ÄNÄN MUNÄN YLHÄ / ÄNÄN YLHÄTUOLI / ÄNÄN TÄNTAIMON COINS
Denomination Year Metal Silver Content Mintage Notes
1 Suota 2004 Silver .36 gram First Minting 200 Second Minting 500
3 Suota 2006 Silver 1 gram .999 200
7 Suota 2007 Silver .900 2.4 grams 108
10 Suota 2009 Silver 1/10 Ounce .999 108
ÄNÄN MUNÄN YLHÄ / ÄNÄN YLHÄTUOLI / ÄNÄN TÄNTAIMON BANKNOTES
Denomination Year Details Mintage
1/8 Suota 1992 Small size note >450
1/4 Suota 1992 Small size note >450
1/2 Suota 1992 Small size note >450
These notes are sold out, sorry.
(click image for larger view)
ÄNÄN MUNÄN YLHÄ
Isle of the Morning Sun
Isle of the Morning Breeze
Änän Munän Ylhä, Änän Ylhätuoli and Änän Täntaimon were once one island that was much larger than it is today. Records indicate Änän Munän Ylhä was about four times the size it now is. It was one single island until the winter of 1685.
Änän Munän Ylhä was a large single island with numerous low-lying areas that were flooded by severe winter storms, effectively cutting off sections of the island from the other. One specific lengthy and especially severe storm in 1684 or 1685, according to records, effectively cut the island in two. The amount of sandy marsh that was carried away by the sea was so extreme, the islanders were unable to repair the damage. A sand spit remained as a natural bridge between the now divided island but this went during a storm in 1735. The single island then became two. It was some years later, sometime in the 1800s, possibly the 1870s, another storm created another gash in the landscape, effectively cutting the two islands in to three. The landscape created during the 1600s survives to this day.
Änän Munän Ylhä is low-lying with a base of sand, for the most part. Over the years some soil has created good opportunities for farming but there still remain many salt meadows where cattle are grazed. For the most part, the islands have been protected by rock and stone barriers that tend to minimize the effect of the waves during storms. The northwestern side of the north island reaches an elevation of some 105 feet, offering a great deal of safety from the wave action that separated the island originally.
Änän Munän Ylhä could be described as a "hallig" island group. A "hallig" island is generally known as a coastal island that is low-lying and is primarily has a sand based core. Änän Munän Ylhä does have a sand based core, but it is not a coastal island. It is more like Sable Island in the Atlantic. Änän Munän Ylhä and Sable Island are neither coastal islands but technically, very much "hallig" islands. Generally speaking, a "hallig" island is at the mercy of the sea.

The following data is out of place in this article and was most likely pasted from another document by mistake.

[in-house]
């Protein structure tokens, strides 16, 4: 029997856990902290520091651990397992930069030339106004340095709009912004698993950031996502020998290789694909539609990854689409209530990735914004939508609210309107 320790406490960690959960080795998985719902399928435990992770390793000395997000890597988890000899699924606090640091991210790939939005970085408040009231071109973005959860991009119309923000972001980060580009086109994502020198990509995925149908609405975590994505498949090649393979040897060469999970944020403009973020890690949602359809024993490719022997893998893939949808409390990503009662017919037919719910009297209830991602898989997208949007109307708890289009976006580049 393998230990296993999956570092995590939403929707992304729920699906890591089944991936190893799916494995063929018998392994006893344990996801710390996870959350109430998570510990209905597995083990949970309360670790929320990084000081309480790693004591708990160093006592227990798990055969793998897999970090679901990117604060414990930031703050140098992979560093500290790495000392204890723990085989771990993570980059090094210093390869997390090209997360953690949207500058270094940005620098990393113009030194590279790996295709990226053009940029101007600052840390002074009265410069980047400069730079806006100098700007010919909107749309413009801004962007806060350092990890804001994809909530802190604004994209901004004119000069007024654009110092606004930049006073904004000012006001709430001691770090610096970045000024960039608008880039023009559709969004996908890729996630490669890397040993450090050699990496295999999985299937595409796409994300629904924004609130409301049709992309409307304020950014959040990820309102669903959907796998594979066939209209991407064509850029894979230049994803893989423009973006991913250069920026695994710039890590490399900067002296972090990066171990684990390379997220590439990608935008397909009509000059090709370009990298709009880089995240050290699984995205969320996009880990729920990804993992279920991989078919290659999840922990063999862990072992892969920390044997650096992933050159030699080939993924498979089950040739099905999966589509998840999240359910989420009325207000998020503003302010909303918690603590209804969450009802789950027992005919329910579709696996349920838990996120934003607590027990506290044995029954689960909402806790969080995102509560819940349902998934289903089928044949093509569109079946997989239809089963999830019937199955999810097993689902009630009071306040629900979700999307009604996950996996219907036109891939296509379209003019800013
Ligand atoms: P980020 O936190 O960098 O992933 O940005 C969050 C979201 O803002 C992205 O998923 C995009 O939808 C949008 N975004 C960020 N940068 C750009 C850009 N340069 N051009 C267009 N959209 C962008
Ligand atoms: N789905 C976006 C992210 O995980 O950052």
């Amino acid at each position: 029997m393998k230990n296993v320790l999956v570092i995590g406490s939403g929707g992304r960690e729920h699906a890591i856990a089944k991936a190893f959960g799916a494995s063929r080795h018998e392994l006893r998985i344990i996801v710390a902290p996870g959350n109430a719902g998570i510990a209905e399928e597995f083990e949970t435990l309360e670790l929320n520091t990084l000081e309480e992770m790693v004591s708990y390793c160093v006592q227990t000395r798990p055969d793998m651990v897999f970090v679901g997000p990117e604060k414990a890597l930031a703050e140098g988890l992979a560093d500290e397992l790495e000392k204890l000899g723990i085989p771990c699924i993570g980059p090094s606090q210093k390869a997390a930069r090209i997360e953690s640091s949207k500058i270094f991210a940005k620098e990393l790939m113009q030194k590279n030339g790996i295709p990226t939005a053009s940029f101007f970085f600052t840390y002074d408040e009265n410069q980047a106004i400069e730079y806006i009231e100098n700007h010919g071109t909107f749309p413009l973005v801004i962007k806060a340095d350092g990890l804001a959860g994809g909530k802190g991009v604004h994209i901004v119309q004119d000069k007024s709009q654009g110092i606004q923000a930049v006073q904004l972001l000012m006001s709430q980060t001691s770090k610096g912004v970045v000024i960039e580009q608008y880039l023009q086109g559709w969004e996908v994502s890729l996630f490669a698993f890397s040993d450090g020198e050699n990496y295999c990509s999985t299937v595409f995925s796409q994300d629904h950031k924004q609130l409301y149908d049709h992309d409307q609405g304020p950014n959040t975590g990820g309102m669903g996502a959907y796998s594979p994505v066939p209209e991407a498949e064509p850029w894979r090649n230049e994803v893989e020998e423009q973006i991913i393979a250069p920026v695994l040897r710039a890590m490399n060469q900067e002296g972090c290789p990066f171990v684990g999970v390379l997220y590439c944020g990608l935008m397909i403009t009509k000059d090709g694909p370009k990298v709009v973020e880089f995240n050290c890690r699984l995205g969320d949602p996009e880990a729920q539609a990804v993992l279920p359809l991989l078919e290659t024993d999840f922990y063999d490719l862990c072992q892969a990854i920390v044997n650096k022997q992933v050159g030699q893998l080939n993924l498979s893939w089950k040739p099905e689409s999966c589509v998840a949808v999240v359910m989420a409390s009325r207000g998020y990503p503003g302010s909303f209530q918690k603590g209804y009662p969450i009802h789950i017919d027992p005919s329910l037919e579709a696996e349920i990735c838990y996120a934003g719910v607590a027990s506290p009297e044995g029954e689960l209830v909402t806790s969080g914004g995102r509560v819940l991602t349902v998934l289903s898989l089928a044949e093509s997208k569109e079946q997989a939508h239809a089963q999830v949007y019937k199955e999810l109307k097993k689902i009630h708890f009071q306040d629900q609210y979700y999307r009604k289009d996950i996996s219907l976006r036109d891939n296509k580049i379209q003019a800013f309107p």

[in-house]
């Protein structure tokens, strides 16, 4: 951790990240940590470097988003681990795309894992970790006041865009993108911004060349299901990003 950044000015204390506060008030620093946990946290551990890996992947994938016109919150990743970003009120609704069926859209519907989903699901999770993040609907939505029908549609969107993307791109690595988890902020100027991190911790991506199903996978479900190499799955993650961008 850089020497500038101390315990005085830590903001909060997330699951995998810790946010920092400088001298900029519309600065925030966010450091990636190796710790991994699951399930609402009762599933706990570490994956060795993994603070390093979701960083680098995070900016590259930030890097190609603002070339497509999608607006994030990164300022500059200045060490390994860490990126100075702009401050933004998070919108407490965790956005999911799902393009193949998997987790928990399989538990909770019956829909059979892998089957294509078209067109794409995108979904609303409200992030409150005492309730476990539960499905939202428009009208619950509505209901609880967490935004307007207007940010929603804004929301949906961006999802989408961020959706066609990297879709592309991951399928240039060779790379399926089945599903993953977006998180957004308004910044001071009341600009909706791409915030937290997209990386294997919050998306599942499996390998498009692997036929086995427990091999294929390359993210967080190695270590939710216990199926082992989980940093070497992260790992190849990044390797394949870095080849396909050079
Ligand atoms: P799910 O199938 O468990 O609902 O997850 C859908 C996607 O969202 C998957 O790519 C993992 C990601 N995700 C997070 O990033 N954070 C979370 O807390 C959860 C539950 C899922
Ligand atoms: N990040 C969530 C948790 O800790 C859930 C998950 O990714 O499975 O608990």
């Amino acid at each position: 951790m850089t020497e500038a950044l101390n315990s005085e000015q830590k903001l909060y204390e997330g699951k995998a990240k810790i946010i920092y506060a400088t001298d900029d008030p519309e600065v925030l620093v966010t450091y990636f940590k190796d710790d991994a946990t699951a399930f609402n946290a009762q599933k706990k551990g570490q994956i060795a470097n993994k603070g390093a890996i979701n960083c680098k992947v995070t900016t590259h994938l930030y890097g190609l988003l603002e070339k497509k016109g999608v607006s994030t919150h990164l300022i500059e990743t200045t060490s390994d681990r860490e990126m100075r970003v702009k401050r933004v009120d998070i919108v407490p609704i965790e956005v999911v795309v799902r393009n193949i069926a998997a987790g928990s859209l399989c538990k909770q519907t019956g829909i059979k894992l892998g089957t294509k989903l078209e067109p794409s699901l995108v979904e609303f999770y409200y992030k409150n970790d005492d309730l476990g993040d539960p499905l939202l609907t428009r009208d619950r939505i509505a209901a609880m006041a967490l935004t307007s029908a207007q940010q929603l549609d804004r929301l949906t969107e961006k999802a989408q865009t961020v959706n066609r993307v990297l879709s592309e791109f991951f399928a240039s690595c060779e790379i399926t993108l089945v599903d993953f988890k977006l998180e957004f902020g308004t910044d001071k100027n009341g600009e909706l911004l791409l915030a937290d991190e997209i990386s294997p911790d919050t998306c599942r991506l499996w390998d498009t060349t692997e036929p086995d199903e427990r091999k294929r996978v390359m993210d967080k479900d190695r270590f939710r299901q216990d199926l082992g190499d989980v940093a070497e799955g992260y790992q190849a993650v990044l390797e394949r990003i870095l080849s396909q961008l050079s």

Änän Munän Ylhä has plenty of fresh water. There are numerous ponds and small lakes on all three islands. Since salt water is heavier than fresh water, the islands sit on a rim of fresh water.
Änän Ylhätuoli is the nearest island covers 1,885 acres of dry land and is a long narrow island ranging from about 1,600 to just over 3,000 feet wide at the widest point. The island is not known for its beautiful beaches primarily because the waters around the island are so shallow. Over the centuries, sand and mud has built up for up to 4 kilometers in virtually all directions around Änän Ylhätuoli. The sandy composition and low-lying characteristics make Änän Ylhätuoli technically a halligen island. Because of the very shallow waters around Änän Ylhätuoli, the island is not affected much by strong winter storms. In fact, the island could be considered as growing.
Fresh water is plentiful with a lake in the center of the island nearly as large in size as the total land area. The lake is shallow, ranging from inches to about 15 feet at its center and is fed by a number of springs. A small fish inhabits the lake and while it is not for certain, it is safe to say it is one of the few habitats for the fish. The fish are considered worth preserving by the local population although there is no ecological organization dedicated to its preservation. We do not know the species of the small fish.
Änän Täntaimon is a small low lying island of 1,280 acres. Growth is limited to grasses and shrubs. Surrounding the dry land are shallow pools of saltwater that appear more of a marsh than the sea. The northern and western side of the island is located in shallow water but lacks the marshes. The island would likely not exist if not for the shallow waters to minimize wave damage during strong storms.